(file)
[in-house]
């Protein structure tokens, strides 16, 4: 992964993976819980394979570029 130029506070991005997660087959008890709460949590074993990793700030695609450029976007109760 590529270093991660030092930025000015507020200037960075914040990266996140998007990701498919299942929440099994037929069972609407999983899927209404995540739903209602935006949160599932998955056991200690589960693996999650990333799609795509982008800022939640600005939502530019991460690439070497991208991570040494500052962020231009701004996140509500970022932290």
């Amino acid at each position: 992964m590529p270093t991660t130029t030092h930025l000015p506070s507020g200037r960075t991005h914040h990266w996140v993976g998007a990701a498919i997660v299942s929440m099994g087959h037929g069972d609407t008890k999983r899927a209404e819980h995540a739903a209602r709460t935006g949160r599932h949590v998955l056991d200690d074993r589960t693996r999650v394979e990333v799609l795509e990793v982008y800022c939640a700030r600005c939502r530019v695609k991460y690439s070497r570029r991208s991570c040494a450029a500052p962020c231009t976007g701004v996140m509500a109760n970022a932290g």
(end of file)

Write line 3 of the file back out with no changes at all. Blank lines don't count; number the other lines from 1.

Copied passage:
């Amino acid at each position: 992964m590529p270093t991660t130029t030092h930025l000015p506070s507020g200037r960075t991005h914040h990266w996140v993976g998007a990701a498919i997660v299942s929440m099994g087959h037929g069972d609407t008890k999983r899927a209404e819980h995540a739903a209602r709460t935006g949160r599932h949590v998955l056991d200690d074993r589960t693996r999650v394979e990333v799609l795509e990793v982008y800022c939640a700030r600005c939502r530019v695609k991460y690439s070497r570029r991208s991570c040494a450029a500052p962020c231009t976007g701004v996140m509500a109760n970022a932290g």